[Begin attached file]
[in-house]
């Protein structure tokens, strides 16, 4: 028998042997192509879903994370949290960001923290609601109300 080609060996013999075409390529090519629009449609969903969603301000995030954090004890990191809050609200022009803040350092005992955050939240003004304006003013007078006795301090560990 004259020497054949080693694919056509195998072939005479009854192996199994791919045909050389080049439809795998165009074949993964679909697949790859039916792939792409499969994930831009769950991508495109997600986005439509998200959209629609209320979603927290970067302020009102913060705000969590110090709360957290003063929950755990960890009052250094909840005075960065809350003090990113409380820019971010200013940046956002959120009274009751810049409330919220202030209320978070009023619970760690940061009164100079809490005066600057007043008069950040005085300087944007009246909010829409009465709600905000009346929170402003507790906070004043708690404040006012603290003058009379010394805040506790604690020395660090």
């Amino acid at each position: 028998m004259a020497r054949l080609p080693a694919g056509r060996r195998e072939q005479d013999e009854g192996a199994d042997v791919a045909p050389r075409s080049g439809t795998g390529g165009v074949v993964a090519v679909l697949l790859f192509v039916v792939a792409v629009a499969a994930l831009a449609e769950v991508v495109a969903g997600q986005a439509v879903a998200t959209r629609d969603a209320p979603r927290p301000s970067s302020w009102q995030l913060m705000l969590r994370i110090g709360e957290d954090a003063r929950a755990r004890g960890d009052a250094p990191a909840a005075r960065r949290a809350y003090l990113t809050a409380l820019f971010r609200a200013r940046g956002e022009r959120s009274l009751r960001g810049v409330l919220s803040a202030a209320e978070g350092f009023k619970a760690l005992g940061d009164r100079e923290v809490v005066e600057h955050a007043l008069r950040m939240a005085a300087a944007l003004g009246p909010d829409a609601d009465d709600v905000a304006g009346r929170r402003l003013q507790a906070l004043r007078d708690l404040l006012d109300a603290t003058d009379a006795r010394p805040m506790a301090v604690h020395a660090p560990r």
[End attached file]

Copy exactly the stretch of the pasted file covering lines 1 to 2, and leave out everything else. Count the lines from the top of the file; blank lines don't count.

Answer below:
[in-house]
């Protein structure tokens, strides 16, 4: 028998042997192509879903994370949290960001923290609601109300 080609060996013999075409390529090519629009449609969903969603301000995030954090004890990191809050609200022009803040350092005992955050939240003004304006003013007078006795301090560990 004259020497054949080693694919056509195998072939005479009854192996199994791919045909050389080049439809795998165009074949993964679909697949790859039916792939792409499969994930831009769950991508495109997600986005439509998200959209629609209320979603927290970067302020009102913060705000969590110090709360957290003063929950755990960890009052250094909840005075960065809350003090990113409380820019971010200013940046956002959120009274009751810049409330919220202030209320978070009023619970760690940061009164100079809490005066600057007043008069950040005085300087944007009246909010829409009465709600905000009346929170402003507790906070004043708690404040006012603290003058009379010394805040506790604690020395660090």